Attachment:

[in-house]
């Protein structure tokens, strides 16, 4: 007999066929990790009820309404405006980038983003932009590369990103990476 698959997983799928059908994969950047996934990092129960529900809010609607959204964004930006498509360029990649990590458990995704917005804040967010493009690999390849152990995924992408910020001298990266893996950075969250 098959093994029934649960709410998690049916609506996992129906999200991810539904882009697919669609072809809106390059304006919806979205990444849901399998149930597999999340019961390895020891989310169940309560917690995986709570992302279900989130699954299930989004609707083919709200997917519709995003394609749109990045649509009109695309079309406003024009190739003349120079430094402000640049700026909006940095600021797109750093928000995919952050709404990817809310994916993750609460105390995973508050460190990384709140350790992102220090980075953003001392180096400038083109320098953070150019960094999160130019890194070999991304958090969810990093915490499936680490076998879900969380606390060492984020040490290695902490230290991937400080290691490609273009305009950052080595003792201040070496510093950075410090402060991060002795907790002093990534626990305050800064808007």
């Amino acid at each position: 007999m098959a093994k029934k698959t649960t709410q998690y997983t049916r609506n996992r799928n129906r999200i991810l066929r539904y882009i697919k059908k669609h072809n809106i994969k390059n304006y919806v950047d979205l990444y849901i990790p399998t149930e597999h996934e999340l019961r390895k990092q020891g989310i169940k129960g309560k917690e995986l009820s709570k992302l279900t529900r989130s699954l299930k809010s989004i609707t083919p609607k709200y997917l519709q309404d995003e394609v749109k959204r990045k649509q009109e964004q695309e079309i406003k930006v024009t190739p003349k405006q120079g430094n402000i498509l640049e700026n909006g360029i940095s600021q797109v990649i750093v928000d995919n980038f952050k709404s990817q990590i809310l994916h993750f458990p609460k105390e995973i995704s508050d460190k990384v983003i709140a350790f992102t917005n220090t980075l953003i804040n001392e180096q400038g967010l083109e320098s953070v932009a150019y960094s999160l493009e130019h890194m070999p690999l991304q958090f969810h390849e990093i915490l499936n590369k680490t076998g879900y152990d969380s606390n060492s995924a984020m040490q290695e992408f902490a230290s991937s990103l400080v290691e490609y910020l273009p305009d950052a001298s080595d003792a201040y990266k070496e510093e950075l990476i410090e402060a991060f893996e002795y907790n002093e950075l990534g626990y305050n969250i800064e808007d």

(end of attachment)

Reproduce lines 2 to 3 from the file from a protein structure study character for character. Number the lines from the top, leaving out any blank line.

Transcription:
């Protein structure tokens, strides 16, 4: 007999066929990790009820309404405006980038983003932009590369990103990476 698959997983799928059908994969950047996934990092129960529900809010609607959204964004930006498509360029990649990590458990995704917005804040967010493009690999390849152990995924992408910020001298990266893996950075969250 098959093994029934649960709410998690049916609506996992129906999200991810539904882009697919669609072809809106390059304006919806979205990444849901399998149930597999999340019961390895020891989310169940309560917690995986709570992302279900989130699954299930989004609707083919709200997917519709995003394609749109990045649509009109695309079309406003024009190739003349120079430094402000640049700026909006940095600021797109750093928000995919952050709404990817809310994916993750609460105390995973508050460190990384709140350790992102220090980075953003001392180096400038083109320098953070150019960094999160130019890194070999991304958090969810990093915490499936680490076998879900969380606390060492984020040490290695902490230290991937400080290691490609273009305009950052080595003792201040070496510093950075410090402060991060002795907790002093990534626990305050800064808007």
């Amino acid at each position: 007999m098959a093994k029934k698959t649960t709410q998690y997983t049916r609506n996992r799928n129906r999200i991810l066929r539904y882009i697919k059908k669609h072809n809106i994969k390059n304006y919806v950047d979205l990444y849901i990790p399998t149930e597999h996934e999340l019961r390895k990092q020891g989310i169940k129960g309560k917690e995986l009820s709570k992302l279900t529900r989130s699954l299930k809010s989004i609707t083919p609607k709200y997917l519709q309404d995003e394609v749109k959204r990045k649509q009109e964004q695309e079309i406003k930006v024009t190739p003349k405006q120079g430094n402000i498509l640049e700026n909006g360029i940095s600021q797109v990649i750093v928000d995919n980038f952050k709404s990817q990590i809310l994916h993750f458990p609460k105390e995973i995704s508050d460190k990384v983003i709140a350790f992102t917005n220090t980075l953003i804040n001392e180096q400038g967010l083109e320098s953070v932009a150019y960094s999160l493009e130019h890194m070999p690999l991304q958090f969810h390849e990093i915490l499936n590369k680490t076998g879900y152990d969380s606390n060492s995924a984020m040490q290695e992408f902490a230290s991937s990103l400080v290691e490609y910020l273009p305009d950052a001298s080595d003792a201040y990266k070496e510093e950075l990476i410090e402060a991060f893996e002795y907790n002093e950075l990534g626990y305050n969250i800064e808007d």